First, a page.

docker kill taskmanager1

Our Flink job can recover from this partial failure via the mechanism of Checkpointing. Nevertheless, after roughly one minute (as configured in the alert rule) the following alert will fire:

Alerts

Example alert in Prometheus web UI.

In real-world situations these alerts can be routed through a component called Alertmanager and be grouped into notifications to e.g. email, PagerDuty or Slack.

Feel free to play around with the setup, and check out the Grafana instance reachable at http://localhost:3000 (credentials admin:flink) for visualizing Prometheus metrics. If there are any questions or problems, do not hesitate to create an issue. Once finished, do not forget to tear down the setup via

./gradlew composeDown

 

CONCLUSION

Using Prometheus together with Flink provides an easy way for effective monitoring and alerting for your Flink jobs. Both projects have exciting and vibrant communities behind them with new developments and additions scheduled for upcoming releases. We encourage you to try the two technologies together as it has immensely improved our visibility into Flink jobs running in production.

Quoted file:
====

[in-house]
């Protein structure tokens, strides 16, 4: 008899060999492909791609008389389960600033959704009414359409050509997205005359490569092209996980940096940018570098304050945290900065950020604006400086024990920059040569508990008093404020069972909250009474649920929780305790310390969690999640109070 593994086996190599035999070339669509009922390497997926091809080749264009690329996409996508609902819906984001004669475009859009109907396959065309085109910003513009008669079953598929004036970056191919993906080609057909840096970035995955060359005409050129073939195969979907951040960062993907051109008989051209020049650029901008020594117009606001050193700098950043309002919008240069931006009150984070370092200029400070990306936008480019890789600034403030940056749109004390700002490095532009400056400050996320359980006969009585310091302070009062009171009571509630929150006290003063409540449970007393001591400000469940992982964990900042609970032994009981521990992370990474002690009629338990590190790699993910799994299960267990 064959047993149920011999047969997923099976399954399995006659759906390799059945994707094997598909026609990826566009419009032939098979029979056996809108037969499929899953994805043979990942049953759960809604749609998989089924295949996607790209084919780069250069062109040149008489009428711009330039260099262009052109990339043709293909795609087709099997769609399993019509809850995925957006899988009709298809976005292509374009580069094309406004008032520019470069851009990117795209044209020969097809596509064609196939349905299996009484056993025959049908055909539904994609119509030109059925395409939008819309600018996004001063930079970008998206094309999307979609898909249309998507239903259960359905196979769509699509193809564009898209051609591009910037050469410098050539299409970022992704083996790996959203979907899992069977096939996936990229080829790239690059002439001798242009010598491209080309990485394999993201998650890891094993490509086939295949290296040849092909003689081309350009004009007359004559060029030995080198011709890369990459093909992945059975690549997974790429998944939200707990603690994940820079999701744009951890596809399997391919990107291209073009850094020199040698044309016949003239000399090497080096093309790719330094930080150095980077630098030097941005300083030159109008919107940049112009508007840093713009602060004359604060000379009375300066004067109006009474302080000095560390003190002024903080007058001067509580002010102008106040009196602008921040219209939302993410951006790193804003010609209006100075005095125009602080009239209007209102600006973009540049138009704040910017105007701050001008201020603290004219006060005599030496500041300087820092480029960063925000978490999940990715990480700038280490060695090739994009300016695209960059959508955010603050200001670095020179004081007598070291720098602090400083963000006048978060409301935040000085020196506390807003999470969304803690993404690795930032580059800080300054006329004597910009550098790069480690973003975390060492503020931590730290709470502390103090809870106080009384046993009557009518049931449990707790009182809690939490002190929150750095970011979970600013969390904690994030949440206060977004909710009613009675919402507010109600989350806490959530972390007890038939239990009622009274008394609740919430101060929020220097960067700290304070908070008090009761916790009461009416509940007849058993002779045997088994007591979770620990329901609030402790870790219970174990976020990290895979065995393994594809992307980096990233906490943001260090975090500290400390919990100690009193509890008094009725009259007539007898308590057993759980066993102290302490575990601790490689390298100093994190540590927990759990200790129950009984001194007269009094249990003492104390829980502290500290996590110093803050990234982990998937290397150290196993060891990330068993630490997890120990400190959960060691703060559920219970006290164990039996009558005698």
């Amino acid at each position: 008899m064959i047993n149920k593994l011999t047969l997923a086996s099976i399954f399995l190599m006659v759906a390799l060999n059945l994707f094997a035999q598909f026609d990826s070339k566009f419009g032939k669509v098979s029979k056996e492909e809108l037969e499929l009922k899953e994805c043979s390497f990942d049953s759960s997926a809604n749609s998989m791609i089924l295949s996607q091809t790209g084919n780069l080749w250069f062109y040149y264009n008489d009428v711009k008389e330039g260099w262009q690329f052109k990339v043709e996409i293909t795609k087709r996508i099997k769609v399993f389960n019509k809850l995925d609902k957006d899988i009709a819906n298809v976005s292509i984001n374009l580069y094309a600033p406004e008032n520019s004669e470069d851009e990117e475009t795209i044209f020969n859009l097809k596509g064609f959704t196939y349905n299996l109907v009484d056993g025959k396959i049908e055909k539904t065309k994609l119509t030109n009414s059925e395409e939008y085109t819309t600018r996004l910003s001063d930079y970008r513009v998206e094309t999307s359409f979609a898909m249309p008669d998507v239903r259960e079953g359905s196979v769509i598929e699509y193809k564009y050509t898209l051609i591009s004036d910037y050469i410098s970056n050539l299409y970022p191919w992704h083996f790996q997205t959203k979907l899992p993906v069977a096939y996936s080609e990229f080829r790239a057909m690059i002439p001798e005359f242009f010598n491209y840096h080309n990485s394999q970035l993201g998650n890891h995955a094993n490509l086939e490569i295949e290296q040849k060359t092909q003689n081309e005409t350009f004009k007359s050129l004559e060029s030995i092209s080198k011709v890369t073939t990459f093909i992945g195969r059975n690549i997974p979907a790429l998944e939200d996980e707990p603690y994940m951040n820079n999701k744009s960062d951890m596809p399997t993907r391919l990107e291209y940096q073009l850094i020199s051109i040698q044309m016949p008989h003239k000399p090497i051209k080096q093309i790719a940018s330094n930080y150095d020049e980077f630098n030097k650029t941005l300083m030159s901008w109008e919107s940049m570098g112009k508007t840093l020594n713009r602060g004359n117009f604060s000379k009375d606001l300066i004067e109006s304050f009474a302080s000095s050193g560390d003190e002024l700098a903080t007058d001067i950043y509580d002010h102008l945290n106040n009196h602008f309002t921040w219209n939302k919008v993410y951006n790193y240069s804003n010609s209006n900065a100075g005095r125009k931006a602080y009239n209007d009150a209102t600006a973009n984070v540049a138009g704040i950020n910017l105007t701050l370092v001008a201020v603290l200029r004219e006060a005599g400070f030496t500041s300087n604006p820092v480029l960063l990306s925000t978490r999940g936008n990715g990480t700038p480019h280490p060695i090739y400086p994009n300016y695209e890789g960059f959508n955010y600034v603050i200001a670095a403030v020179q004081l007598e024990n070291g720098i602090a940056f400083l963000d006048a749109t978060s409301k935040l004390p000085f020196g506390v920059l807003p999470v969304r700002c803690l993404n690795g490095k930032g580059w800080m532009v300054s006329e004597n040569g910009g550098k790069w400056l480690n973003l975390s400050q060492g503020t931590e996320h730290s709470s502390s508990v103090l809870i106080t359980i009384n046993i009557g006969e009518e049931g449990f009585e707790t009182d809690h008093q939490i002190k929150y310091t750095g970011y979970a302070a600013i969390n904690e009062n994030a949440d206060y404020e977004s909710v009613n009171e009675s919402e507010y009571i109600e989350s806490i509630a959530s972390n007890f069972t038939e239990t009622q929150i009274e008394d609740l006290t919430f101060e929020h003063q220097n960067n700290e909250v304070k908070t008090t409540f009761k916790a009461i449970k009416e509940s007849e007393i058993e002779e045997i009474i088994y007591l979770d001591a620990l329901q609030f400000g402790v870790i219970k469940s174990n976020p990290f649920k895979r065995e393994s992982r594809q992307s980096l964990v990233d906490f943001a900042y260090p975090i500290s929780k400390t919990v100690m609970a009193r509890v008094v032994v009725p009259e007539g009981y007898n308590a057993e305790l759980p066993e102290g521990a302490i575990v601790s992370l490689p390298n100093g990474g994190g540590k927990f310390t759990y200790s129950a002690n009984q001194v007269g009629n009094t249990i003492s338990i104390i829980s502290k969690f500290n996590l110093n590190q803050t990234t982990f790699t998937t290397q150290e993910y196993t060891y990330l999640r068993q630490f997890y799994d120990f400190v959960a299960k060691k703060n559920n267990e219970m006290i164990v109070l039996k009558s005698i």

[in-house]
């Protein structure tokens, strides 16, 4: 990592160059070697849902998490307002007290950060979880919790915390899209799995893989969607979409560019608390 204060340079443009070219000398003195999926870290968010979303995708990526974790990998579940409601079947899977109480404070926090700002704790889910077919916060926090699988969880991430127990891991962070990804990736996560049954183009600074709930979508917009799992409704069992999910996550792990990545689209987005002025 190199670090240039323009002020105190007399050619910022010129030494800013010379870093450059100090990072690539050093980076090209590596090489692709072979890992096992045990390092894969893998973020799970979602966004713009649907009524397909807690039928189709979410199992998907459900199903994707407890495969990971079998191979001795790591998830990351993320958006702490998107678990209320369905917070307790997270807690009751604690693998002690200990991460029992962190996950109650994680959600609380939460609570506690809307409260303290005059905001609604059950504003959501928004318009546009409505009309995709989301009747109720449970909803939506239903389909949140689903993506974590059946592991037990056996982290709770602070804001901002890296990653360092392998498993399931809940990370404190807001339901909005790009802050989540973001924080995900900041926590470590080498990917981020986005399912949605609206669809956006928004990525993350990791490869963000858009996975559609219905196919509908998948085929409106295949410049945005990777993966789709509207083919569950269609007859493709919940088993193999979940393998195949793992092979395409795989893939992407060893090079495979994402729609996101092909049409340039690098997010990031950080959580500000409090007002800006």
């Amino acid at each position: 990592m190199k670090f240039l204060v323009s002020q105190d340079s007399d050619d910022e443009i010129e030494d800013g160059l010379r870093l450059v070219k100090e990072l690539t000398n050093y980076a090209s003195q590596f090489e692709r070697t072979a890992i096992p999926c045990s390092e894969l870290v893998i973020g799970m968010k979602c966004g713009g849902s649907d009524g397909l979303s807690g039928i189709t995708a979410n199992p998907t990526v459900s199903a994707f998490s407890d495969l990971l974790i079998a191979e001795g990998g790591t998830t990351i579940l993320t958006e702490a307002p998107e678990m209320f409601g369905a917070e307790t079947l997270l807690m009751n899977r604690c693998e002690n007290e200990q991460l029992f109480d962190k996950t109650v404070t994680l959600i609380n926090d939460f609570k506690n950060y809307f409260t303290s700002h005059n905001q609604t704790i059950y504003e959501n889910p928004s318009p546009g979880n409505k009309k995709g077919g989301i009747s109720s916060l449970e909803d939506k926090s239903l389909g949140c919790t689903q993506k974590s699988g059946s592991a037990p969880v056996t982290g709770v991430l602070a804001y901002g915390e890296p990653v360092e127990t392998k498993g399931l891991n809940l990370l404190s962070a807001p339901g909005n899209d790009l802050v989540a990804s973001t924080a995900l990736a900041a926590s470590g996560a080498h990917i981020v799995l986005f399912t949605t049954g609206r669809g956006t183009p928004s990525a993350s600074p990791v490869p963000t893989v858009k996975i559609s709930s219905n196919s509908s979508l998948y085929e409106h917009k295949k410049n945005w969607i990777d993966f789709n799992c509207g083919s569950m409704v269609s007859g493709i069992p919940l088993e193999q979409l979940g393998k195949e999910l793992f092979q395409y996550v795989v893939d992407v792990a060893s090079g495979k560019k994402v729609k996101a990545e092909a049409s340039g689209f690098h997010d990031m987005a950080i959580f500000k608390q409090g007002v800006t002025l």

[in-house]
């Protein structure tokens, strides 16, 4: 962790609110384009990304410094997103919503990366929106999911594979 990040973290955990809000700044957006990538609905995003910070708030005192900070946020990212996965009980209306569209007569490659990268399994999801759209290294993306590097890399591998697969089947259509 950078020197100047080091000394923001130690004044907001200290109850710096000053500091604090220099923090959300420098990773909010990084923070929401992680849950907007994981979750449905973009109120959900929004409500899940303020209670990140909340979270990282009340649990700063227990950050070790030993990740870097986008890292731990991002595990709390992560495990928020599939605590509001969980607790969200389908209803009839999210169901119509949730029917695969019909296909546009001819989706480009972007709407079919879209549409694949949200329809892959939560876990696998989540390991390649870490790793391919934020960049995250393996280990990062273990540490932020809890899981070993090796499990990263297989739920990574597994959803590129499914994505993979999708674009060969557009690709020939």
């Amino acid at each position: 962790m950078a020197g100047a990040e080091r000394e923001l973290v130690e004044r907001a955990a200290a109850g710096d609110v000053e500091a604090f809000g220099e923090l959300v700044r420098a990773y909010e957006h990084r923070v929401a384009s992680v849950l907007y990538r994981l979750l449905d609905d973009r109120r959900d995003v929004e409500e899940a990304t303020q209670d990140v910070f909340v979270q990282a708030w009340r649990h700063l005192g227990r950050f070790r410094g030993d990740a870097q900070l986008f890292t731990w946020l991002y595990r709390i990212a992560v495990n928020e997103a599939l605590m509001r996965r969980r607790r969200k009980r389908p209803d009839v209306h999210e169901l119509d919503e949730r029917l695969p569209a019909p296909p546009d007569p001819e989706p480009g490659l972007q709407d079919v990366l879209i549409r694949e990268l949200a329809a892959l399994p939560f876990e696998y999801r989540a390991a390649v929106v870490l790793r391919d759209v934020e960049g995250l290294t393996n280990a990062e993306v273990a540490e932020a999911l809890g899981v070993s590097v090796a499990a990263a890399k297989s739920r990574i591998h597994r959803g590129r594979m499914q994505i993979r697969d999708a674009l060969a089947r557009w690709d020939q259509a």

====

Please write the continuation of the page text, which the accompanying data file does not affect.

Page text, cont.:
About the author:

Max works with TNG Technology Consulting, a Munich-based firm focused on high-end IT projects and with many years of production experience with Apache Flink.

He specializes in the intersection of Data EnMaximilian-Bode-low-1gineering and Site Reliability Engineering. Currently, he works with one of Europe’s largest telecommunications providers, where he is heading up the SRE team supporting a platform for large-scale anonymization. Technologies like Kubernetes, Kafka and Flink enable efficient processing of billions of events per day.

 

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Tags: Apache Flink